In House - The FindLaw Corporate Counsel Blog

Burger King to Pay for 'Modified' Sandwiches

Buy-one-get-one-free deals can be really costly if your company sells a ton of them.

It's not the typical loss-leader sales; it's the typical class-action lawsuits. In Burger King's case, it was a $4 breakfast sandwich that turned into $185,000 in attorney's fees and $10,000 in expenses.

That's how much the company has agreed to pay the plaintiffs' attorneys, plus $5 or a $2 gift card for customers who claim they were overcharged for a modified sandwich. Guess that's what happens when a company says you can have it your way.

Modified Croissan'wich

Customers who used a BOGO coupon to order a Croissan'wich -- but got a cheaper version without egg or other ingredients -- between Oct. 1, 2015, and May 19, 2017, can file a claim. The deadline is January 19.

Fortunately for customers who bought the "fake" sandwiches, they won't have to cough up the ingredients to get a piece of the settlement. Burger King has already figured out the problem.

The company denied any wrongdoing, but determined that a problem occurred when a specific point-of-sale system was used. The system has been updated with instructions that operators "manually select the lower-priced of the two purchased Croissan'wich before pressing the appropriate coupon button on the register screen," the company reportedly said.

Robbins Geller Rudman & Dowd, which filed the class-action, said Burger King charged customers more than what the restaurant would pay to make a regular Croissan'wich. The modified versions came without egg, cheese or meat.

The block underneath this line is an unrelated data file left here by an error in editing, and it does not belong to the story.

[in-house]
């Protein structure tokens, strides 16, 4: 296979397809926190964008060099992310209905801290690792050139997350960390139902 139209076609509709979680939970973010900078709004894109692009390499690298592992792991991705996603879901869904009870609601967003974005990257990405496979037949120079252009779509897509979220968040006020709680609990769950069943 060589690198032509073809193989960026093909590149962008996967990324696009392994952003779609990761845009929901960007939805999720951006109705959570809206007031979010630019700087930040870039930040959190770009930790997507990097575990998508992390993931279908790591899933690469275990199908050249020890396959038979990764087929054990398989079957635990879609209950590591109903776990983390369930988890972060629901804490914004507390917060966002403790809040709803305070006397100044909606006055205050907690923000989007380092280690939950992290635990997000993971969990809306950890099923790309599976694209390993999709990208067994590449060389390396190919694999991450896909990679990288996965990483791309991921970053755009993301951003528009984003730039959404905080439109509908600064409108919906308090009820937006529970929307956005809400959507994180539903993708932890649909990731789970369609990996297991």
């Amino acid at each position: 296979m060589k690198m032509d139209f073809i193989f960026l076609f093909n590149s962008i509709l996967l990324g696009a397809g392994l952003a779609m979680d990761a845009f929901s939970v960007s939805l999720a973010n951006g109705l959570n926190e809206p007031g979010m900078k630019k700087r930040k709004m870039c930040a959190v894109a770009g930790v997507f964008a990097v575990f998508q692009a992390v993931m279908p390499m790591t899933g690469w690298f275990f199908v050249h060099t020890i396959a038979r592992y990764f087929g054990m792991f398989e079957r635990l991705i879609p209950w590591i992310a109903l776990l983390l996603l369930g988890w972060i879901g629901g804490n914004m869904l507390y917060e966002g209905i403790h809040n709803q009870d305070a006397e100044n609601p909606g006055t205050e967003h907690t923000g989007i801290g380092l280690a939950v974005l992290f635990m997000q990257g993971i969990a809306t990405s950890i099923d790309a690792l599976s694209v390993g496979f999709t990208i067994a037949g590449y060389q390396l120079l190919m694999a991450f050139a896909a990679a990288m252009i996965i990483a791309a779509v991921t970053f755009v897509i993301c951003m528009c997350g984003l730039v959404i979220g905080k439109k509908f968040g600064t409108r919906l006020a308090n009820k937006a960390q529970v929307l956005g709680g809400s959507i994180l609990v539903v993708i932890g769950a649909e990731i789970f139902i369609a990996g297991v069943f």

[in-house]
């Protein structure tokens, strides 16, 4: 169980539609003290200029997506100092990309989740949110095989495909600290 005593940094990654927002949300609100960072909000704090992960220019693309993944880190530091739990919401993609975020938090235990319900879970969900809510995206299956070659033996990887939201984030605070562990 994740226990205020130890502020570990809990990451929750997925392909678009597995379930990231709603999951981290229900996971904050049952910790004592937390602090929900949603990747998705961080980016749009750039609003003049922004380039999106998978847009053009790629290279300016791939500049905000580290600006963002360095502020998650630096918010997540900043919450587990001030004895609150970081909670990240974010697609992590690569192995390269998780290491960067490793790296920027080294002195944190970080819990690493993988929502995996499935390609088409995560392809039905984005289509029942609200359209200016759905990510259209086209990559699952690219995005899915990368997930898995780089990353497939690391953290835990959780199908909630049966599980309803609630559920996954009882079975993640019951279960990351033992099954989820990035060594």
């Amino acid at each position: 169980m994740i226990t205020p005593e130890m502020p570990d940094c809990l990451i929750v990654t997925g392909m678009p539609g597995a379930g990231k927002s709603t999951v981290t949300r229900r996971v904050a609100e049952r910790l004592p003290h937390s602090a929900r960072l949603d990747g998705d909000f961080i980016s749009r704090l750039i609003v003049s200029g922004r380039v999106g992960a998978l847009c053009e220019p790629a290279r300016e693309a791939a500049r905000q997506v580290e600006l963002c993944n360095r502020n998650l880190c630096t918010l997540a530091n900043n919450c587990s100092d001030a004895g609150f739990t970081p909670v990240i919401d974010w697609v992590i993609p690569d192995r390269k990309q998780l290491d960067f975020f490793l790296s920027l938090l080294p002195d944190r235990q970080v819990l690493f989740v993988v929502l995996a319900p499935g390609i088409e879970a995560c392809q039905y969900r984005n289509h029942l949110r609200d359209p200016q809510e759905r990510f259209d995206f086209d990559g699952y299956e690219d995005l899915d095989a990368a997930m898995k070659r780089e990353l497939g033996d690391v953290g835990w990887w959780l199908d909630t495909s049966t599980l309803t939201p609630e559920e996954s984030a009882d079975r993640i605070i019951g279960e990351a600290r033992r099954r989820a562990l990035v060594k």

Class-Action Limitations

While companies continue to deal with large class-actions based on small claims, legislation is paring back some lawsuits.

Last summer, the Senate killed a proposal to allow class-actions against banks in lieu of arbitration. Meanwhile, the Republican-led legislature continues to push laws that would narrow class-actions and other measures aimed at tort reform.

During consideration of the Fairness in Class Action Litigation Act, Senate Judiciary Chair Chuck Grassley said it was time for an "overdue checkup" of the civil justice system.

"I'm all the more frustrated when our legal system -- and the rules that govern it -- is abused, bogged down with meritless claims, or twisted to benefit some at the expense of others," he said. "I'm frustrated when this system is used not to correct a harm, but to inflict one."

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